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||Doctor examining patient knee in clinic||Restless legs syndrome

Restless Legs Syndrome – How Do I Get My Legs to Calm Down?

By Stanley Thomas, DO January 29, 2020 Posted in: Wellness

Restless Leg Syndrome (RLS) also known as Willis Ekbom Syndrome, is characterized by an uncomfortable need to move your legs, primarily at night while trying to sleep.

It is present in 2-3% of the general population, more common in women, and the Caucasian population.

What's Restless Legs Syndrome?

My patients often tell me that it is hard to describe the way their legs feel. I’ve heard the leg sensation described as anything from “creepy crawlies on my legs” to “feeling I have to go run.” Occasionally, the patient’s spouse or bed partner complains about being kicked frequently at night.

A quick way to see if you possibly have RLS, is using the acronym URGE.

Do You Have the URGE?

  1. Do you have the (U)RGE to move your legs, which is associated with unpleasant leg sensations?
  2. Does (R)EST make your symptoms worse?
  3. Does (G)ETTING ACTIVE (walking, kicking, stretching, etc.) improve your symptoms?
  4. Are you symptoms worse in the (E)VENING?

Causes of Restless Legs Syndrome

The first thing I ask my patients when they come into my office with these symptoms, is “How much caffeine do you take in?” Some of the first things we check for that could be causing RLS include:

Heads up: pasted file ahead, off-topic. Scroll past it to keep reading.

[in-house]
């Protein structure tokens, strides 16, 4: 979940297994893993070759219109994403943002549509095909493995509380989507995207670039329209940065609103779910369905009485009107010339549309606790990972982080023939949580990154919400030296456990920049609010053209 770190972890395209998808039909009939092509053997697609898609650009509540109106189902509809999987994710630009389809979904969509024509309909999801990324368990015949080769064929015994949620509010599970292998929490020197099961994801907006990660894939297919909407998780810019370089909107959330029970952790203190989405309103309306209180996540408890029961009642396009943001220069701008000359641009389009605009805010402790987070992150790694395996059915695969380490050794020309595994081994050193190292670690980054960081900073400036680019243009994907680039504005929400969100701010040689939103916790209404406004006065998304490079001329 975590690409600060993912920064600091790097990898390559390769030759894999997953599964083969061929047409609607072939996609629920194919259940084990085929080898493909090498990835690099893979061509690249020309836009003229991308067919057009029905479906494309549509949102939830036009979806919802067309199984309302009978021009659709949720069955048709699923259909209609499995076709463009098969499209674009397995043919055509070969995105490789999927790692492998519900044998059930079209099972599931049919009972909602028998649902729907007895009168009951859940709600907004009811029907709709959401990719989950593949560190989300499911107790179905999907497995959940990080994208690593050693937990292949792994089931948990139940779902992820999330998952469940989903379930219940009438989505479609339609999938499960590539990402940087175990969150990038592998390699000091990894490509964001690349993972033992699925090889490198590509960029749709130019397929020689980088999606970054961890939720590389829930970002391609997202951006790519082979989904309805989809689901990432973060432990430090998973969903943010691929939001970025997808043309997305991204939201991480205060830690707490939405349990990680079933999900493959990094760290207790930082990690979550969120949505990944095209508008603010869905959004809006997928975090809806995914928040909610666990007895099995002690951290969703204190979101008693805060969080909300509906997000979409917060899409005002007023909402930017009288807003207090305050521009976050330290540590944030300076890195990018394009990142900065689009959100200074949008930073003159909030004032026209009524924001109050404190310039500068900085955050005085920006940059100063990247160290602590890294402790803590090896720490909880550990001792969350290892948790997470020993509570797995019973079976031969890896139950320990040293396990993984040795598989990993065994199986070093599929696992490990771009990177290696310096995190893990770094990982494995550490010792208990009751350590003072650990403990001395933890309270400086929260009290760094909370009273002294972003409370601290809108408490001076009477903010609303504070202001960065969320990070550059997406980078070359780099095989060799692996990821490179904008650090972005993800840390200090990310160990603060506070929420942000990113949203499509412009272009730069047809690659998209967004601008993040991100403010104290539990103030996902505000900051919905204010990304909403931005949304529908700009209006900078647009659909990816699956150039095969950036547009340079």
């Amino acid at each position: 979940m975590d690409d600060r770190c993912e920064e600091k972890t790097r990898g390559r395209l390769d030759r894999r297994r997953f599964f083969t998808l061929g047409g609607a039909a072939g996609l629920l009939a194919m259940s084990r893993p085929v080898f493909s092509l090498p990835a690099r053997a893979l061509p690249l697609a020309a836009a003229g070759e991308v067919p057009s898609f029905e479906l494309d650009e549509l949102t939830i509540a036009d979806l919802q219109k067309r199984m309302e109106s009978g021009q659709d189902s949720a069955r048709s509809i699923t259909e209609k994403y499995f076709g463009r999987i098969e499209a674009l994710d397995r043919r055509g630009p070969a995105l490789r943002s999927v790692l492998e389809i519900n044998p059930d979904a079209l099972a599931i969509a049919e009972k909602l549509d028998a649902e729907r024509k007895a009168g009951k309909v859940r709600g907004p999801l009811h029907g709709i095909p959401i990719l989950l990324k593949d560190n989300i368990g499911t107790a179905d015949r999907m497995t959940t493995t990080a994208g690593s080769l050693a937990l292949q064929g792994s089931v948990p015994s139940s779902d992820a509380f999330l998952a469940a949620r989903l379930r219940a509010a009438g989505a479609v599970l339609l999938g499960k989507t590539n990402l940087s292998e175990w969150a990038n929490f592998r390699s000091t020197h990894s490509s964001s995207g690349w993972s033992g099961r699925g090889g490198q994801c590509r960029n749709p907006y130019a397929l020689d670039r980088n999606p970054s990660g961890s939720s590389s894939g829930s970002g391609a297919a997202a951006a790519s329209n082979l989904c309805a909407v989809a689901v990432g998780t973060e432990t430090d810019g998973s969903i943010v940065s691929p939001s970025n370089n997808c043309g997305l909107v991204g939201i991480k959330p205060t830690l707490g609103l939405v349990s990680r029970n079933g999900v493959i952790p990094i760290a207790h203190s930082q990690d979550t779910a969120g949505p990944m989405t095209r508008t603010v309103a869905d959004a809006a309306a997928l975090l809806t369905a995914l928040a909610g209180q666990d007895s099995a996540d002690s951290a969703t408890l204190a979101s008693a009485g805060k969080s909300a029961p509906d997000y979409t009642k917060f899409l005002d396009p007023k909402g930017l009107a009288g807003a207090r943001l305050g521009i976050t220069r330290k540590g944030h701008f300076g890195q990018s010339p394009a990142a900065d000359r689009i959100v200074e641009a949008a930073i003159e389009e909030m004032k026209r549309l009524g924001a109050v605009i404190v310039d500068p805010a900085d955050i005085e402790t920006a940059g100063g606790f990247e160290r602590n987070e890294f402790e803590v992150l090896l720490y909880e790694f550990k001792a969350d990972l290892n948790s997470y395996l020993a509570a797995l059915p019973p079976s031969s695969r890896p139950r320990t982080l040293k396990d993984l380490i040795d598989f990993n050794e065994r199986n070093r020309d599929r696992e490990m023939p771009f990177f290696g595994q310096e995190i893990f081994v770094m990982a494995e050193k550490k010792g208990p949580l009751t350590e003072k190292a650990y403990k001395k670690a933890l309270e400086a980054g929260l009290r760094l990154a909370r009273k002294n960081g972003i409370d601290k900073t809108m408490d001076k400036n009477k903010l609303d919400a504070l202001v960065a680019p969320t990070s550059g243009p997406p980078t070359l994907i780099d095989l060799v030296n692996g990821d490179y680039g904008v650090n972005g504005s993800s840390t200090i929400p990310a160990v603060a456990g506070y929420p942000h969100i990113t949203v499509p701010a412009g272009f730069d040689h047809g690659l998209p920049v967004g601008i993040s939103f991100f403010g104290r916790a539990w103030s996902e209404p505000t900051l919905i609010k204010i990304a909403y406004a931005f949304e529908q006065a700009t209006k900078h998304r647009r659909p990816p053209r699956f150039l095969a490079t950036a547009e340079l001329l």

• Caffeine (in coffee, tea, energy drinks, chocolate, etc.)
  • Smoking and drinking alcohol can also make RLS symptoms worse
  • Medications, such as antihistamines (i.e. Benadryl), antidepressants, and anti-nausea medications.

I usually ask my patient to cut out ALL caffeine/tobacco use and the medications described above (if safely possible) prior to doing further testing. If they still have persistent symptoms, I consider other causes.

Additional RLS Causes and Treatment

RLS can be a caused by other underlying medical disorders including Iron Deficiency, Renal Failure, Parkinson’s disease, Multiple Sclerosis, Pregnancy and Spinal Cord Disorders. Thus, it is important to rule some of these out.

Frequently, providers check a ferritin levels, which is an indicator of Iron stores. A quick fix to cure RLS symptoms is iron supplementation, especially if ferritin levels are low.

If my patient still has symptoms, and blood work is normal, I consider medication used specifically to treat RLS. If you have RLS symptoms, try implementing some of the above changes mentioned, it could save you a trip to the doctor's office.

To learn more about other sleep disorders that might be keeping you awake at night, please visit our Sleep Disorder Services.

Stanley Thomas, DO
Stanley Thomas, DO

Stanley Thomas, DO is a Pulmonary Medicine provider at CHI Health.

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